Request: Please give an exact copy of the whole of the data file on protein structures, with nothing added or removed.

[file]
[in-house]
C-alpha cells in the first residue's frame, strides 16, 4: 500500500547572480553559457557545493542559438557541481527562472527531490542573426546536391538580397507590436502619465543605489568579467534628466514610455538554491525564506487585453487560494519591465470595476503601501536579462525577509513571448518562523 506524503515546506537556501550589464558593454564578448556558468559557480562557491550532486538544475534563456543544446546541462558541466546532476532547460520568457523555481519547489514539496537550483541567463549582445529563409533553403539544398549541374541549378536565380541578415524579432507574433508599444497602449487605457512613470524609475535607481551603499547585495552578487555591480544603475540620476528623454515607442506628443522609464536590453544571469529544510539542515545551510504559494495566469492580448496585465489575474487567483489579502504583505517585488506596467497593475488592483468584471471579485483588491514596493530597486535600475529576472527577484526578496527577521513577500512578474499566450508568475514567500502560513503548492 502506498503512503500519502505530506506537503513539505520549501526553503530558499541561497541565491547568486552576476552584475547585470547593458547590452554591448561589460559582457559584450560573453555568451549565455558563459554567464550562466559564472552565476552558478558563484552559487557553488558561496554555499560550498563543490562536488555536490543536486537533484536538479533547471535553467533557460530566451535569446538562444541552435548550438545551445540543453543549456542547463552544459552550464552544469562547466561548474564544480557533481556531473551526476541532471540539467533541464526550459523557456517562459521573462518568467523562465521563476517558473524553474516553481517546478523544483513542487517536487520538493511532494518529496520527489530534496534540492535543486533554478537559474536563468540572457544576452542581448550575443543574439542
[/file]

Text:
[in-house]
C-alpha cells in the first residue's frame, strides 16, 4: 500500500547572480553559457557545493542559438557541481527562472527531490542573426546536391538580397507590436502619465543605489568579467534628466514610455538554491525564506487585453487560494519591465470595476503601501536579462525577509513571448518562523 506524503515546506537556501550589464558593454564578448556558468559557480562557491550532486538544475534563456543544446546541462558541466546532476532547460520568457523555481519547489514539496537550483541567463549582445529563409533553403539544398549541374541549378536565380541578415524579432507574433508599444497602449487605457512613470524609475535607481551603499547585495552578487555591480544603475540620476528623454515607442506628443522609464536590453544571469529544510539542515545551510504559494495566469492580448496585465489575474487567483489579502504583505517585488506596467497593475488592483468584471471579485483588491514596493530597486535600475529576472527577484526578496527577521513577500512578474499566450508568475514567500502560513503548492 502506498503512503500519502505530506506537503513539505520549501526553503530558499541561497541565491547568486552576476552584475547585470547593458547590452554591448561589460559582457559584450560573453555568451549565455558563459554567464550562466559564472552565476552558478558563484552559487557553488558561496554555499560550498563543490562536488555536490543536486537533484536538479533547471535553467533557460530566451535569446538562444541552435548550438545551445540543453543549456542547463552544459552550464552544469562547466561548474564544480557533481556531473551526476541532471540539467533541464526550459523557456517562459521573462518568467523562465521563476517558473524553474516553481517546478523544483513542487517536487520538493511532494518529496520527489530534496534540492535543486533554478537559474536563468540572457544576452542581448550575443543574439542